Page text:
I was able to convince my parents to go with Vanguard due to their low costs - that's a key win. Lucky for me, their risk tolerance is around where it should be (50/50)

Also, I was able to convince them (around 1996) to:

- utilize mostly passive funds
- increase domestic small cap/mid-cap exposure so that it more closely reflects the market
- increase int'l equity exposure to around 23% of all equities
- have some value tilt - not much, but some
- add TIPS in 2001 to augment their ST Treasuries and TBM
- rebalance annually.

However, since they are my parents, there are a few investments that I can't touch (except for tax-deferred rebalancing) and I won't, because frankly, it's not worth ruining a good relationship:

- two active equity funds in their taxable accounts. They are "happy" with them.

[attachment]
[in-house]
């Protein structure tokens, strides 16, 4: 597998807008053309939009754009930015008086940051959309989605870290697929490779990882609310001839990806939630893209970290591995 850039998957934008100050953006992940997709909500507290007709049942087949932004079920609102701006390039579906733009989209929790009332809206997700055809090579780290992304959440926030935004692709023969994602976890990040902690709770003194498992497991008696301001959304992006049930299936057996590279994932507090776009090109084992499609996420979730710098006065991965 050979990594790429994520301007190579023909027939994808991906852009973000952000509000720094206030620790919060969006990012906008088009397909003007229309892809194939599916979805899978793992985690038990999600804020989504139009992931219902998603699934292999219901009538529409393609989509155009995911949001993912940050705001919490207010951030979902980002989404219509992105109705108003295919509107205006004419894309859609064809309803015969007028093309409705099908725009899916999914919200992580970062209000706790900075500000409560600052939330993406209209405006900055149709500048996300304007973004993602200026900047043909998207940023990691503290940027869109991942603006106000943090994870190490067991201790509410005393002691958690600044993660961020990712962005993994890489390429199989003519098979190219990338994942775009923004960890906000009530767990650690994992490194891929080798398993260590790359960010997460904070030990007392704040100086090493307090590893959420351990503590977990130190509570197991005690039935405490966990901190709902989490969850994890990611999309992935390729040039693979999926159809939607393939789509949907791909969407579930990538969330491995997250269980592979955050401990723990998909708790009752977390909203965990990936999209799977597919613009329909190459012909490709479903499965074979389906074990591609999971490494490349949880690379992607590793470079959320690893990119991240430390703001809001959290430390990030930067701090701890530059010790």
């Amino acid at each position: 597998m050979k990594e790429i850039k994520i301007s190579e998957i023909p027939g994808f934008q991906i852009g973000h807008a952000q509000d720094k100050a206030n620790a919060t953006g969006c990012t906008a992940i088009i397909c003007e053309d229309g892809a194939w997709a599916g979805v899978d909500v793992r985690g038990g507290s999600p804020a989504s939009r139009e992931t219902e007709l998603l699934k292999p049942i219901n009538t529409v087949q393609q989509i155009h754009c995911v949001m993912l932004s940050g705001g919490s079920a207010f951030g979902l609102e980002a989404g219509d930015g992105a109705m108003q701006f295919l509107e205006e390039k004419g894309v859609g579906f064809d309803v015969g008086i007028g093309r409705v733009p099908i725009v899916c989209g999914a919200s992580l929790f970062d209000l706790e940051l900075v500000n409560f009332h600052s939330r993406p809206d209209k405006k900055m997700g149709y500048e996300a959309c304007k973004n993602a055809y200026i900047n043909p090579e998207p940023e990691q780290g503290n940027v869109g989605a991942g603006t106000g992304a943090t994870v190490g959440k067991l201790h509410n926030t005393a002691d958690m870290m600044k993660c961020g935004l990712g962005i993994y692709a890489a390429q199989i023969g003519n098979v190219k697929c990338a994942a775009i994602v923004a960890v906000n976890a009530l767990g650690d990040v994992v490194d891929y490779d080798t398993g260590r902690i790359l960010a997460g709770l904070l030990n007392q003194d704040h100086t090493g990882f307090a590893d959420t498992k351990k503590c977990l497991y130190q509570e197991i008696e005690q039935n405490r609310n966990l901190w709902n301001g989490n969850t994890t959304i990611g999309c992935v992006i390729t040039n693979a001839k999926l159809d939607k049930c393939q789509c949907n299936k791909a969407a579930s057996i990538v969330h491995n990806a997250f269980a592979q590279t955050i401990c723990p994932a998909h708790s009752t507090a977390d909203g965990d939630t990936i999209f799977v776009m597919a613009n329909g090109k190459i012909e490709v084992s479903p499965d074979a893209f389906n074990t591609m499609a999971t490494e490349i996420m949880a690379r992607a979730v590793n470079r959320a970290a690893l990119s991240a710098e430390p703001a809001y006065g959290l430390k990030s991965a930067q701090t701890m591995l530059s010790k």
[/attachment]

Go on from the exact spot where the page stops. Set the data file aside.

- Wellington is "hands off" in the tax-deferred - except for rebalancing.

- 10% is in Healthcare (about one-fifth of that in taxable, and the have owned it since the early 90's).

However, your situation is more dicey, perhaps you can buy them a book (or two) to help "educate" them that this person from ML is (perhaps, I don't know your parents situation) not doing what is their best interest and perhaps making basic mistakes (as mentioned in a prior post with respect to taxes). You need some support to back your claim - the ML advisor appears to have your Dad's complete trust.

And, if the market goes down (even if you have them exposed less to equities) - they still may blame you unless you educate them. The question is, do they want to be educated?